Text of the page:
3 August

Five interesting facts about fibre optic cables

1. Fibre optics has a longer history than you might think
Although fibre optic cables first appeared in the 1950s, fibre optic technology originated long before the 20th century. As far back as Roman times, glass was being pulled into fibres. The first optical telex was invented by the French Chappet brothers in the 1790s. In the 1840s, two physicists demonstrated that light could be refracted by water jets in fountains. Date In 1854, a British physicist used a stream of water to prove that light could be bent. This was followed in 1880 by Alexander Graham Bell’s invention of the fibre optic photophone telephone.

2. Fibre optic cables are not as fragile as they may seem
Fibre optic cables are made of glass or plastic, making them much more durable than traditional copper cables. They are resistant to corrosion, water damage and temperature fluctuations, making them ideal for use in harsh environments. Some aspects of glass fibre require more care, but fibre optic cables are designed to work in the toughest environments. For a quick comparison, fibre optic cable can withstand more than 200 pounds of tension (depending on the design); while category-rated Ethernet cables are limited to about 25 pounds (according to TIA/EIA-568A standards).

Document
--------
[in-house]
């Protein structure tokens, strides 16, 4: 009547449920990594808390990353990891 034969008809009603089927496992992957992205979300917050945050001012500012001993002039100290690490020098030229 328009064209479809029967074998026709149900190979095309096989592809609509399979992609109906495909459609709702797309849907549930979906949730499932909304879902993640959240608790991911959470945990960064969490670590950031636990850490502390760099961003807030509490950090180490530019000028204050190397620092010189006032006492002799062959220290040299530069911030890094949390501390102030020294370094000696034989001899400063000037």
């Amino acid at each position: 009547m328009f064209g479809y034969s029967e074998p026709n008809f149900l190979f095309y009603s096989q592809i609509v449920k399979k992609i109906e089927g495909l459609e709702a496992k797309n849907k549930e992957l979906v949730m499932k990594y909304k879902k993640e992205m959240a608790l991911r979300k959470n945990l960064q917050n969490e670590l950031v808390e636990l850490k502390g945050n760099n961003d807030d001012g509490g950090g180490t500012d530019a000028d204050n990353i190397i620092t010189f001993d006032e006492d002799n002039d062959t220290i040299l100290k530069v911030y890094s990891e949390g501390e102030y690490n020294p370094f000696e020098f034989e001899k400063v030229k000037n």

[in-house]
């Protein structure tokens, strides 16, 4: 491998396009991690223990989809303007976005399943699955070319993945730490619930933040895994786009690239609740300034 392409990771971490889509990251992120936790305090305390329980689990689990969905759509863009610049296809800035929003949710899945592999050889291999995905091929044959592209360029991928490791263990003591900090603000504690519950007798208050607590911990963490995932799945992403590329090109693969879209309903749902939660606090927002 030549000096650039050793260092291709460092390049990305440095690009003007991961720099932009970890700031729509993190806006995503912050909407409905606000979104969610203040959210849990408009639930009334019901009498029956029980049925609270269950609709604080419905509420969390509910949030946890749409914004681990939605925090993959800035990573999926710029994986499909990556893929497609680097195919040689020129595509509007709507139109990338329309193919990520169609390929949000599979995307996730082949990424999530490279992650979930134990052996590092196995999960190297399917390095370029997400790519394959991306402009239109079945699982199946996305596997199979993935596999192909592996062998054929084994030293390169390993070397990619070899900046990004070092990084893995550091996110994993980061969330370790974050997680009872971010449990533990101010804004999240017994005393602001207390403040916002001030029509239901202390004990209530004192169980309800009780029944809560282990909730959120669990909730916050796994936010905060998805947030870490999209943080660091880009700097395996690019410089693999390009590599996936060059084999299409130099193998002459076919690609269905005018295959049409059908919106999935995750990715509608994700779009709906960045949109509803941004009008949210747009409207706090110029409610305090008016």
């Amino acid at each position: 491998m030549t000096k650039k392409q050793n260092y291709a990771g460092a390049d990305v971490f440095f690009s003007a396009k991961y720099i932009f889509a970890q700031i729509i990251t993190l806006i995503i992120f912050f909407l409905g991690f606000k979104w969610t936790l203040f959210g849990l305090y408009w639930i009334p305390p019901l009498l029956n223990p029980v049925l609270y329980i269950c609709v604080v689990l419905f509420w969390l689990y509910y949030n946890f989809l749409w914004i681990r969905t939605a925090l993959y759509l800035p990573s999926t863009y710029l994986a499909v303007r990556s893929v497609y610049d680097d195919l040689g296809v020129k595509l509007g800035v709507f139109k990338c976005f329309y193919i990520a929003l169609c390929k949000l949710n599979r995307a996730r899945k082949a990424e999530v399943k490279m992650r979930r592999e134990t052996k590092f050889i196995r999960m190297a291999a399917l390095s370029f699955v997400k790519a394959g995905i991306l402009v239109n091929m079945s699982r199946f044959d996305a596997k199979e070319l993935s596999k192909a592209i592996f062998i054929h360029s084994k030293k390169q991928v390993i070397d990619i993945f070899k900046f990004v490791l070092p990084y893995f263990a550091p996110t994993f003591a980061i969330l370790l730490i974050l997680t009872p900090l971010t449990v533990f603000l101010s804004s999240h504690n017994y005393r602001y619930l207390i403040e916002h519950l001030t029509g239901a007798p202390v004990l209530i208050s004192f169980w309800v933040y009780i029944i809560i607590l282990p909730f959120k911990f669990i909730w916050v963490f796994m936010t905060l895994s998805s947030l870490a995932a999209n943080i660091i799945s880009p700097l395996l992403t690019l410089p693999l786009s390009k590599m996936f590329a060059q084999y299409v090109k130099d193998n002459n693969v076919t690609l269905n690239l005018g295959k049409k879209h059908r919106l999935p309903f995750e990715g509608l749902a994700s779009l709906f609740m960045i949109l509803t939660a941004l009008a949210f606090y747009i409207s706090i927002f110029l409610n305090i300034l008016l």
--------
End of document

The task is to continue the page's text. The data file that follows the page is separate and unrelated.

3. Fibre optic cables also support wireless networks
Telecommunications companies rely heavily on optics to carry wireless signals and data from towers back to the central network. Fibre optics is their best choice because of its high bandwidth, low attenuation, and ability to operate over very long distances.

4. Sustainability
Fibre optic cables have less environmental impact than traditional copper cables because they are made of glass or plastic and are more energy efficient.
We can all do our part, and fibre optic cables are no exception. The amount of energy it takes to send a flash of light through a fibre optic cable is much less than it takes to send electrical signals. Less energy means less carbon, fewer emissions, and greener operations.

5. Fibre optic cables are not a one-trick pony
They are not limited to transmitting voice, video and data only. They are now being used in many applications, including:
·         Hydrophones (seismic and sonar)
·         Imaging Optics
·         Digital signage
·         Spectroscopy – the study of the interaction of matter and electromagnetic radiation

If you are already impressed, explore the wonderful world of fibre optic cables and much more!

interesting facts about fiber optic cables from Incab Europe